IRON supplements : why you should think twice before taking it?
It's so common that most of the multivitamin supplements including protein powders contain iron. Yes we all need iron, it's important for oxygen transport ,red blood cells formation, immune function, energy and many other functions. However iron excess can be more dangerous that iron deficiency which you can fix through appropriate food or supplementation but there is no physiologic regulatory mechanism for excreting excess iron.
Here are some facts on iron:
The only why to loose significant amount of iron is with blood, that's why women are more prone to iron deficiencies than men.
Iron can be recycled and reused by our body.
Iron accumulates across our live if it's supplemented when a person doesn't suffer from iron deficiency.
Iron overload slow downs mitochondria (an organelle that produces energy) and increases free radicals which may damage our cells and DNA. Excess iron gets deposited in the liver, heart and pancreas, where it can cause cirrhosis, liver cancer and cardiac arrhythmias
There are two major types of iron: heme iron, in ferrous state Fe 2+ (found in meat, fish and sea food) and non-heme iron in ferric state Fe3+ (mostly plant sources). Only ferrous/heme iron is a well absorbed by the body, ferric/non-heme iron must be reduced to ferrous state to be bioavailable and absorbed.
What inhibits and enhances iron absorption?
Vitamin C - The enhancing effect is largely due to its ability to reduce ferric to ferrous iron but is also due to its potential to chelate iron (another form of bioavailable iron).
Fun fact : vitamin C does not enhance iron absorption from supplements as the supplemental form is already in the form that the body can absorb so I don't really understand why some supplement brands advertise their iron products as 'with vitamin C to enhance absorption', probably just a marketing trick.
Vitamin C only helps to absorb more iron from food, thats why make sure you get enough of it especially if you consume lots of legumes which inhibit iron absorption.
Phytates - Legumes, grain and nuts are rich in phytatic acid which inhibits iron absorption. Content of phytates in food can be reduced by soaking, cooking and fermenting.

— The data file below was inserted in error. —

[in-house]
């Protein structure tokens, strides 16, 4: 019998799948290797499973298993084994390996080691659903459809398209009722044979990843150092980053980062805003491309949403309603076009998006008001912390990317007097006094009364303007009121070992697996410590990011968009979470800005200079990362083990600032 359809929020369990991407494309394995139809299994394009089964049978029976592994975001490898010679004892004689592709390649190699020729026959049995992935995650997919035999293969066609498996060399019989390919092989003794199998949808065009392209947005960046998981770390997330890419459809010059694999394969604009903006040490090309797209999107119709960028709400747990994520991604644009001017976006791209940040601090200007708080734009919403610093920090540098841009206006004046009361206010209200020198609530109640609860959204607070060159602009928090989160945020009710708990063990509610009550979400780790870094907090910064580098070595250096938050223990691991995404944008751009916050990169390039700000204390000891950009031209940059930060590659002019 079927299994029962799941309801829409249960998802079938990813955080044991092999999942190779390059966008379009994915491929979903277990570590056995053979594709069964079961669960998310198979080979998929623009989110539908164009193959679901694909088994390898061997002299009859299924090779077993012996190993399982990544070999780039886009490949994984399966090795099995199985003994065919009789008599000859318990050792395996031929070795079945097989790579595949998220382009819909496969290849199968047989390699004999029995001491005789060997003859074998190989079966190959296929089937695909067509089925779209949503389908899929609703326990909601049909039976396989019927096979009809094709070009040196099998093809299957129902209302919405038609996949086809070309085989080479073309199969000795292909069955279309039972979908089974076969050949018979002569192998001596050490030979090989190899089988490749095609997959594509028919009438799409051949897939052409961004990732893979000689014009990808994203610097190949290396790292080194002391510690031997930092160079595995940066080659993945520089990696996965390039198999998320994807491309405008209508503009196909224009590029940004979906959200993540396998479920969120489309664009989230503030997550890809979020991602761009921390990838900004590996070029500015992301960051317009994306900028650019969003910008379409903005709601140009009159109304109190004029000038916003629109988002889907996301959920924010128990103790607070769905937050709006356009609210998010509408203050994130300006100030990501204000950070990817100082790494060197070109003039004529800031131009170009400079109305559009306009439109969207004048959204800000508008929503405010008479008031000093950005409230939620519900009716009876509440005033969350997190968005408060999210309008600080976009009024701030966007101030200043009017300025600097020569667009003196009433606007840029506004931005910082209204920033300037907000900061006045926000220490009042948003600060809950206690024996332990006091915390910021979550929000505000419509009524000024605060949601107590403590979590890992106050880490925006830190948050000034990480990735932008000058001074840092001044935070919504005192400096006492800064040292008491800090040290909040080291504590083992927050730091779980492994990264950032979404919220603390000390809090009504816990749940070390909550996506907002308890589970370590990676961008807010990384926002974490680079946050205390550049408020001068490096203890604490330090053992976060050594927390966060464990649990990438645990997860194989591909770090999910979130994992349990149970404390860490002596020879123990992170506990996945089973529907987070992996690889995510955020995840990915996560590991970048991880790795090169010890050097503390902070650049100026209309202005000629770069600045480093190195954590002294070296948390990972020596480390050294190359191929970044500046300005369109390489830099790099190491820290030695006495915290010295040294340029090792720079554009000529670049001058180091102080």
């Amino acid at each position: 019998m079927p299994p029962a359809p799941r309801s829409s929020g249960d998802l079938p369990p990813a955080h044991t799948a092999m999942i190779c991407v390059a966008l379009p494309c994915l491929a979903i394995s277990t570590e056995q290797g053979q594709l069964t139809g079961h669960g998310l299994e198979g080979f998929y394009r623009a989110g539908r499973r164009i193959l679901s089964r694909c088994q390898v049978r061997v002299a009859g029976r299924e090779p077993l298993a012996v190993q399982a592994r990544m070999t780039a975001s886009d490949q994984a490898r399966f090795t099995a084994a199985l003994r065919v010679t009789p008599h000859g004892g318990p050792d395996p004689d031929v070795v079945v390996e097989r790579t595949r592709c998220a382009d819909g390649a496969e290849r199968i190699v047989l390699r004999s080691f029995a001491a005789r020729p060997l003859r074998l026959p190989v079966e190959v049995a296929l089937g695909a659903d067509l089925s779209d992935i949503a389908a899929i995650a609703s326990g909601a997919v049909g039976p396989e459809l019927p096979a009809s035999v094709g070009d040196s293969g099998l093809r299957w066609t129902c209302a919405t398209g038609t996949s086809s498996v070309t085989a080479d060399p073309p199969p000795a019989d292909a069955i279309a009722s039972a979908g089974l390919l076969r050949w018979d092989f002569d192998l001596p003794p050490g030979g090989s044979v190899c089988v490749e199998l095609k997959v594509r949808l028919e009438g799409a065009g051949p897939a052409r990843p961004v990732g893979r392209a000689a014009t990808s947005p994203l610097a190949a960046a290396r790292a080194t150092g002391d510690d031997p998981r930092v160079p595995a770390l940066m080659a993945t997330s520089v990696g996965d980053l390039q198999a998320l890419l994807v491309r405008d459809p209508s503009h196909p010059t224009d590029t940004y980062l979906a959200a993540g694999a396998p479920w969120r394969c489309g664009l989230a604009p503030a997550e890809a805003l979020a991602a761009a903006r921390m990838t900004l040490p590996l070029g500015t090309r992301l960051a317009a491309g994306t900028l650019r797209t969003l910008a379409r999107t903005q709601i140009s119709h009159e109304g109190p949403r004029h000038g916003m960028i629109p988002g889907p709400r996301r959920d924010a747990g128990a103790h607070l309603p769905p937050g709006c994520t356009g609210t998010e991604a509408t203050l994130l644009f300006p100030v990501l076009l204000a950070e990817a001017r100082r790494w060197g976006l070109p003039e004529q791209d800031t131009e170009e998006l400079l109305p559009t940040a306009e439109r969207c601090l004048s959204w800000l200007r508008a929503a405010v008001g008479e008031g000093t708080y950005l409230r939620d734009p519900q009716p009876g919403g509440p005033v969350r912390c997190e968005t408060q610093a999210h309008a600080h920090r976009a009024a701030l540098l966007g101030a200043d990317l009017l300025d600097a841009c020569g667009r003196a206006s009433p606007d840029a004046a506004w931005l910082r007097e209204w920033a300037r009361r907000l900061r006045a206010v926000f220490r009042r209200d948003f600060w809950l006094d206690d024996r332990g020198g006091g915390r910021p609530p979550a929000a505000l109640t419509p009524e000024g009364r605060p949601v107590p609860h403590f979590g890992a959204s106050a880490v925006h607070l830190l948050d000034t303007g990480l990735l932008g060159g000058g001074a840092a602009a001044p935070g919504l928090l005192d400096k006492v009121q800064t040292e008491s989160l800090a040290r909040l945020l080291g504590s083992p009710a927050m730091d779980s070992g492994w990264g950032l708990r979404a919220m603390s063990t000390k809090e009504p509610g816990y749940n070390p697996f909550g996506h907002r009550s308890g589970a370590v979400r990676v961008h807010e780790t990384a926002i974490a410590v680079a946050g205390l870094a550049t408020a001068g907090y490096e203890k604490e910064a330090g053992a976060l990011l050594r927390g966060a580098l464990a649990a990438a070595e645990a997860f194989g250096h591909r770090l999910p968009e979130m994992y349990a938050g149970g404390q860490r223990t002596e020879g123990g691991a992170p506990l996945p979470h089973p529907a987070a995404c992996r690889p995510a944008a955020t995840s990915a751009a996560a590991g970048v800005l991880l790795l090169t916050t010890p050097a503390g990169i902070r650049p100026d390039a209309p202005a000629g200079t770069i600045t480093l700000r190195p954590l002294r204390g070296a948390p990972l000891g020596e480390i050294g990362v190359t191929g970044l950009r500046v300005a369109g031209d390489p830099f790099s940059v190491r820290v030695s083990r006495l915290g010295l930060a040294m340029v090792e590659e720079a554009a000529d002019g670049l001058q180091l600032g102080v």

Calcium - Calcium has been shown to inhibit iron absorption however the exact mechanism is not clear yet based on the evidence and research available.
Anaemia: is it Iron or Copper deficiency?
It's quite common that anaemia is associated with Iron deficiency but let's take one step further and see how copper is related to iron deficiency.
As mentioned earlier iron is stored in our body mostly in the liver in the form of ferritin. If the blood iron levels decreases and there is not enough iron absorbed from food, your body should take iron from the storage. Here copper comes in play. Transferrin is a copper dependent protein that regulates iron levels in plasma and transports iron.
Hephaestine is another copper-dependent protein involved in iron absorption from enterocytes - type of cells lining your intestines.
It may happen that a person may have low blood plasma iron levels and high storage iron as the iron can’t become bioavailable or can't be absorbed due to copper insufficiencies.
Another interesting dependency is copper and vitamin A. Vitamin A is cofactor in creating ceruloplasmin, a protein that transports copper.
Now we can link everything all together. Vitamin A deficiency may lead to impaired functions of copper which may lead to impaired iron metabolism which may results in anaemia. Of course there are many other root causes of anaemia as well. This is just one of many to be considered before supplementing iron.
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